Most magnificent temples of Japan - part II
Zuiganji Temple: This temple was founded by Jikaku Daishi in 828 AD. But it was actually rebuilt by Date Masamune after 1604. He rebuilt it with lumber gathered from Mount Kumano which was in Wakayama prefecture. He called all the skilled workers from Kyoto and kii for the work. The main building measures 39 meters to 25.2 meters and is called Hondo. This building houses the primary Buddhist statue. Most of the temple’s parts are designated as national treasures. The golden walls inside this temple are such a cultural creation as well. This temple was supposed to have been converted into a zen temple during Kamakura period.
Another specialty of this temple is that it has a number of caves caved deep into the rocks. These caves are being utilized for the memorial services and also for the cinerarium to keep the ashes of the dead. The zuiganji art museum was also established in the temple ground in 1996. The greatest display of calligraphy and artifacts of various monks are something to cherish.
Entsuin Temple: This temple was built in 1646 close to Matsushima’s Zuiganji temple. It was actually built to house the mausoleum of Date Mitsumune, who was the son of the local feudal lord Date Terumune and who died at the age of 19 as well. So the temple was built when people were mourning. This temple was devoted to the Buddhist God of mercy, Kannon. Actually, the mausoleum is constructed at he back of the temple grounds. Inside this mausoleum, the statue of a young lord in his lovely white horse surrounded by the greatest devotees who, in reality, committed ritualistic suicide upon the death of the young son can be found. The inside of this mausoleum is interestingly decorated with gold leaves and great ornate paintings. These paintings actually include some Western symbols of hearts, spades, clubs, diamonds and the primitive Japanese image of a rose as well. The reason for these designs was that the Date clan truly had an interest in Western technology and Christianity.
The main hall was surrounded by two aesthetic gardens. One is based on Japanese style moss and a maple garden with a pond that is shaped like a heart. The other is influenced by the Western culture that was evident from the paintings of the wall. There is also a moss garden near the entrance as well. For meditation, at the back of the temple grounds, there is a cedar grove.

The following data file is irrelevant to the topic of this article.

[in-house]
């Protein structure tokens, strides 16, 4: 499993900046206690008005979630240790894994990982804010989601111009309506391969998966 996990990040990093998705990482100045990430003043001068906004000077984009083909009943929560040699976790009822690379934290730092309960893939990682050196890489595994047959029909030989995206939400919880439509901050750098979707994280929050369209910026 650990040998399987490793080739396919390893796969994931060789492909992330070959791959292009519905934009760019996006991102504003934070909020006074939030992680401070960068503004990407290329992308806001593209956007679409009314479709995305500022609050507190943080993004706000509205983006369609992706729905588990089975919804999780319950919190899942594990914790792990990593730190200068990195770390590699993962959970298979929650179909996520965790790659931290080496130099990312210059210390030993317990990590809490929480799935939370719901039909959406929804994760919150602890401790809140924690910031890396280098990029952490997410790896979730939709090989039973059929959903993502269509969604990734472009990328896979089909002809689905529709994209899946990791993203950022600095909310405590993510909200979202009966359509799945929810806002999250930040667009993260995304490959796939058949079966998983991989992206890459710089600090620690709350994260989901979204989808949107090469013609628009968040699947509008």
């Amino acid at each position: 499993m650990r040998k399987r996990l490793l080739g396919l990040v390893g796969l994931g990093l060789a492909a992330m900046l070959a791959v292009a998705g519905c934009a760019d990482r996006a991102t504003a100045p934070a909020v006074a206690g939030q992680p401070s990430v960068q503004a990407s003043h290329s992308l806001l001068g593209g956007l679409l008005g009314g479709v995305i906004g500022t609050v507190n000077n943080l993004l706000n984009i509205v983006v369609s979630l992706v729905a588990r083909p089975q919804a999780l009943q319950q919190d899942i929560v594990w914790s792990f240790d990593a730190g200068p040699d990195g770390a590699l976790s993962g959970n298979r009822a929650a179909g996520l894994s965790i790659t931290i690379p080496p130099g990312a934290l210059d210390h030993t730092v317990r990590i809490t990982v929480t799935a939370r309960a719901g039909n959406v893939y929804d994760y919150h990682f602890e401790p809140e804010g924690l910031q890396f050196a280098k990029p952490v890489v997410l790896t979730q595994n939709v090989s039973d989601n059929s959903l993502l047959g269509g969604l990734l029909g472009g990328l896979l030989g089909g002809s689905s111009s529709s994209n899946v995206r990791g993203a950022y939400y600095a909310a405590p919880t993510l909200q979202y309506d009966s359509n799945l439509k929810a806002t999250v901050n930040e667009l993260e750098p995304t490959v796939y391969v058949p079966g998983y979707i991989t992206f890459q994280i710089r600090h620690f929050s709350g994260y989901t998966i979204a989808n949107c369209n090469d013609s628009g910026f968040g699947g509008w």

Godaido Temple: This is practically a small temple hall. This temple was constructed on an islet near the pier. It was built in 807 AD. The five statues of this temple were enshrined by the same monk that founded the Zuiganji. The interesting point about these statues is that they are displayed for public once in 33 years. In 2006 the statues were displayed.
Kitain Temple: This temple was built in 830 AD Kawagoe. This was essentially the regional head temple of the Buddhist Tendai sect. It was initially burned down in a war in 1202 but was rebult in 1296. Unfortunately this temple was destroyed by a fire in 1638. Shogun Lemitsu then came into helping the rebuilding of this temple and donated few structures of the Edo castle. Out of these structures, one room is believed to be the birthplace of Shogun Lemitsu. This can be seen now.
This temple was divided into three parts Kita-in, Naga-in and Minami-in. Out of these, Naga-in has become a separate temple and Minami-in is just a cemetery only.
The interesting point about the rebuilding was that they actually built a canal from Kawagoe to Edo. This canal was later used for extensive trading. A Toshogu shrine stands in the ground. This was devoted to the greatest spirits of the first Tokugawa Shogun Leyasu. The Gohyaku Rakan statues, 540 in number, who were the disciples of Buddha with amazing facial expressions, can also be seen.
Naritasan temple: This is a Shingon Buddhist temple and is located in Narita. The founder of this temple was Kancho Daisojo and he founded it in 940 AD. This temple is supposed to be the lead temple in the Chisan Branch of New Shingon. Large complexand grounds are its asset. This is one of the popular temples in the Kanto region. Dedicated to Fudo Myoo, who is holding a rope and sword and surrounded by great fire, this deity is called as Fire God. Many buildings are designated as national properties. There are several ritual events are organized here.
Senso Temple: This temple is also known as Asakusa Kannon temple. It is a Buddhist temple. There was an interesting story for the construction of this temple. In 628 AD, two brothers went to fishing and fished the statue of Kannon. Though they let it go, the statue came back to them again. Eventually, Sensoji was built in the year of 645. As such, this is the oldest temple of Tokyo. The Asakusa Shrine is situated near the temple’s main building.
Sengaku Temple: This is a small temple Minato-ku. It has a famous graveyard where 47 Ronin were buried. Ronin were the masterless samurai from Ako. A museum can also be found there. December 14th is the Ronin’s avenging day here.
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